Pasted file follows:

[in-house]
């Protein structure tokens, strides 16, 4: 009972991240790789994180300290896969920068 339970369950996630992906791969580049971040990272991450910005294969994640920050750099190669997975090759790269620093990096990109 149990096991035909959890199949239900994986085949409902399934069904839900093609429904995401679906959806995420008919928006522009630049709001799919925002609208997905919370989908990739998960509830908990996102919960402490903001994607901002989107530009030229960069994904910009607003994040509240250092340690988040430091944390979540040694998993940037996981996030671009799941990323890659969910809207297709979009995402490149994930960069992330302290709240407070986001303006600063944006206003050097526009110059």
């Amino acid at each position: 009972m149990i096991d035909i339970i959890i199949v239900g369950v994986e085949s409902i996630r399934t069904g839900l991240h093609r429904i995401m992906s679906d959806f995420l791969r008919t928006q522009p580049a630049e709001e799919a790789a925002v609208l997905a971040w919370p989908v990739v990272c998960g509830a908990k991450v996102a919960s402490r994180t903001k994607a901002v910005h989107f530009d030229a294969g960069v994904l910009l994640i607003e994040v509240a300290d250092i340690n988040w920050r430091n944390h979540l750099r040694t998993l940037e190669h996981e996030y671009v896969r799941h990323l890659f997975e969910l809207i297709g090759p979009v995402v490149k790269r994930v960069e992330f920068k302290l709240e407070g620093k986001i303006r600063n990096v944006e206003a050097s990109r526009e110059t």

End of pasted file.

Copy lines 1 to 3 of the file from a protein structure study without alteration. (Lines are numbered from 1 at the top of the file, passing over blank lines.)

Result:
[in-house]
């Protein structure tokens, strides 16, 4: 009972991240790789994180300290896969920068 339970369950996630992906791969580049971040990272991450910005294969994640920050750099190669997975090759790269620093990096990109 149990096991035909959890199949239900994986085949409902399934069904839900093609429904995401679906959806995420008919928006522009630049709001799919925002609208997905919370989908990739998960509830908990996102919960402490903001994607901002989107530009030229960069994904910009607003994040509240250092340690988040430091944390979540040694998993940037996981996030671009799941990323890659969910809207297709979009995402490149994930960069992330302290709240407070986001303006600063944006206003050097526009110059």
């Amino acid at each position: 009972m149990i096991d035909i339970i959890i199949v239900g369950v994986e085949s409902i996630r399934t069904g839900l991240h093609r429904i995401m992906s679906d959806f995420l791969r008919t928006q522009p580049a630049e709001e799919a790789a925002v609208l997905a971040w919370p989908v990739v990272c998960g509830a908990k991450v996102a919960s402490r994180t903001k994607a901002v910005h989107f530009d030229a294969g960069v994904l910009l994640i607003e994040v509240a300290d250092i340690n988040w920050r430091n944390h979540l750099r040694t998993l940037e190669h996981e996030y671009v896969r799941h990323l890659f997975e969910l809207i297709g090759p979009v995402v490149k790269r994930v960069e992330f920068k302290l709240e407070g620093k986001i303006r600063n990096v944006e206003a050097s990109r526009e110059t």